Taichung is filled with wonderful restaurants. From every imaginable Taiwanese food to a fusion of every other culture you can imagine. In the coming weeks, we’ll begin a series of reviews for the most popular western restaurants around town.
Here are some tips for eating out in Taichung, especially when you are served by our Taiwanese friends. These tips mainly apply to restaurants where you sit down to eat.
- If you are eating at a sit down restaurant with service, it’s often a good idea to make reservations. Especially for the weekend when many restaurants tend to be busy.
- If the restaurant doesn’t have an English menu, you might consider just looking around at what other’s are eating and ordering based on sight. Unless you have a very experienced waiter, translating food items is often difficult and Taiwanese menus tend to be lengthy because of the variations. A great app for you phone that can help you translate menu items is from Waygo called Translator Abroad. It does a fairly great job of translating menu items on the fly.
- In Taiwanese service culture, the entire team of waiters is responsible for the whole restaurant, so you will probably be served by different people during the evening. In the West, we are more used to having one waiter responsible for our table. It’s different. If you feel like one waiter goes above and beyond and you wish to leave a tip, you need to give a cash tip directly to that waiter. They may or may not refuse, but you can politely insist.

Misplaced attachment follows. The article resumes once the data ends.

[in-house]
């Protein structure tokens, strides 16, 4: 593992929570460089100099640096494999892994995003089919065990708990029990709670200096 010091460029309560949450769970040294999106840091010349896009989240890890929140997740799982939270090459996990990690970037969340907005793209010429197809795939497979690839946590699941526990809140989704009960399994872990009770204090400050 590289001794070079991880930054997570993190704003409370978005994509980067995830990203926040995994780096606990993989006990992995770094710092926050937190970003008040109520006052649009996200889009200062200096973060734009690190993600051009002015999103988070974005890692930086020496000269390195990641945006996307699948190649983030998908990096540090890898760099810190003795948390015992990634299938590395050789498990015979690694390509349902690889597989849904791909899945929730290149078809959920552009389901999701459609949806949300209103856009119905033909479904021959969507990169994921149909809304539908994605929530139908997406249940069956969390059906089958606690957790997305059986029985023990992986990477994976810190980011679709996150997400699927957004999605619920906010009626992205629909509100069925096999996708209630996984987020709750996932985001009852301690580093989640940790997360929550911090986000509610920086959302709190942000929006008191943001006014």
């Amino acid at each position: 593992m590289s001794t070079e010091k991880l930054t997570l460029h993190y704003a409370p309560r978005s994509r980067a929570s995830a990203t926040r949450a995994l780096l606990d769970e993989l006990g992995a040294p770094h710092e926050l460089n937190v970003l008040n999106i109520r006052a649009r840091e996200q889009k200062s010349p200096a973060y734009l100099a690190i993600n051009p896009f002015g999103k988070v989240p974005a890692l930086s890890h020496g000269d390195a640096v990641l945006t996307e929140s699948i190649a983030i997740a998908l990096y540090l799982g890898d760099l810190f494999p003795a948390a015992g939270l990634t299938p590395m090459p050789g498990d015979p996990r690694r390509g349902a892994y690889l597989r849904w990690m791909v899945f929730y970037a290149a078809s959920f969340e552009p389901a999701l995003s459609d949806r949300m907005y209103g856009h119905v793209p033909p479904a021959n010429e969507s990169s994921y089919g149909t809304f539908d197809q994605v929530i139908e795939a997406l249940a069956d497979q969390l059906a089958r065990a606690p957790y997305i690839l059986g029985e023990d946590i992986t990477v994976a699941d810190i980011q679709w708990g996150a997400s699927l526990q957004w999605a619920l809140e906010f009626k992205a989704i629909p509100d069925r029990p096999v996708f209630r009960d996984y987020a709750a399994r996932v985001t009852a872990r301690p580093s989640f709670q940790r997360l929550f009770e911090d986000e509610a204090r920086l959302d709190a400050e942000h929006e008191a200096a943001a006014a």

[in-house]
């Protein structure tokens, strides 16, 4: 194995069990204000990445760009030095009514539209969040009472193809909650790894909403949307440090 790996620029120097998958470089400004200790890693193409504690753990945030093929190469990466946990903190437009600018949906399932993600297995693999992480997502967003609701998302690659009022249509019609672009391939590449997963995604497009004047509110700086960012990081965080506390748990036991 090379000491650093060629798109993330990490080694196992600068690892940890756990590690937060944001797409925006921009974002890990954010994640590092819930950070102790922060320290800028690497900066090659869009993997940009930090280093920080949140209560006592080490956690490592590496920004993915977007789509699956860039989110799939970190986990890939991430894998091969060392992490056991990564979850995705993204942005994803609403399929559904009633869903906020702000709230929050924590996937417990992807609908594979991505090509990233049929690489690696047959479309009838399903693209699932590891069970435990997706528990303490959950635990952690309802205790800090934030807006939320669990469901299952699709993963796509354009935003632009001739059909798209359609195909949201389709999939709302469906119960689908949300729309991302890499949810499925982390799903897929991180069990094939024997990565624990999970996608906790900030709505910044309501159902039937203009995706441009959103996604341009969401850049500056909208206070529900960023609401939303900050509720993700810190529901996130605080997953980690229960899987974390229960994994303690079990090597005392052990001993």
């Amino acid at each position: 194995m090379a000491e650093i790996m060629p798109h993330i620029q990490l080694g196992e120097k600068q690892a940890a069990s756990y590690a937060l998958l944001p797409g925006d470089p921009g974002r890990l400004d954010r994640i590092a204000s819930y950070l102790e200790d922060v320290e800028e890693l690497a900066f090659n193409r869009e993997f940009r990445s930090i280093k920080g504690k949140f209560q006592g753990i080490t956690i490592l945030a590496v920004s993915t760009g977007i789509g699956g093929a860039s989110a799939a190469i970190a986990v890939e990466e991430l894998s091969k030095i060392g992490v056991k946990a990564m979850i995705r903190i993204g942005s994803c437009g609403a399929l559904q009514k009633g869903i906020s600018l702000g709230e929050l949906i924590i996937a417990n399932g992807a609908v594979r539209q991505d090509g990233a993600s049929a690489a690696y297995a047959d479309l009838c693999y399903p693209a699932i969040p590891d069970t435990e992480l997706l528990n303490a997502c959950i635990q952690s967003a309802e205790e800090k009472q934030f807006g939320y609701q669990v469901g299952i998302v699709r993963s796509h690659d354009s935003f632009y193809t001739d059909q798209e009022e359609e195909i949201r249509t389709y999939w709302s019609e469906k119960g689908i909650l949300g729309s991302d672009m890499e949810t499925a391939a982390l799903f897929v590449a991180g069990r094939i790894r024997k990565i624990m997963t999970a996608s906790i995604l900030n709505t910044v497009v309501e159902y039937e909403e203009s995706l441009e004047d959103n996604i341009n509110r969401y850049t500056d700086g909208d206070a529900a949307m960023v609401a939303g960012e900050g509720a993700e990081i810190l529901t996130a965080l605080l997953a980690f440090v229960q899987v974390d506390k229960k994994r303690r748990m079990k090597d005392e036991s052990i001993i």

- Unless you are at a Western style restaurant, your food will usually be served prior to the drinks. Depending on what you ordered, Usually Soup, Main Course, Fruit, Drinks. If you wish to have your drinks brought with the meal or before the meal, you will need to try and communicate this with the waiter.
- At most Taiwanese restaurants, you fill out a menu at the table, write your table number on the menu, then take the menu to the register and pay to initiate the order. When you are finished dining, you can leave when you are ready.
- If you have trouble with your order, do your best to communicate calmly and slowly with your server. In our experience, they really want to provide great service and most mistakes are due to miscommunication because of language issues. Always assume the best and most of the time mistakes are corrected with little trouble.
These are general suggestions and ideas. Your experience may vary depending on where you eat, how busy the restaurant is and how fluent the staff is in English. Some servers have more experience dealing with foreigners than others and those with less experience tend to be more nervous.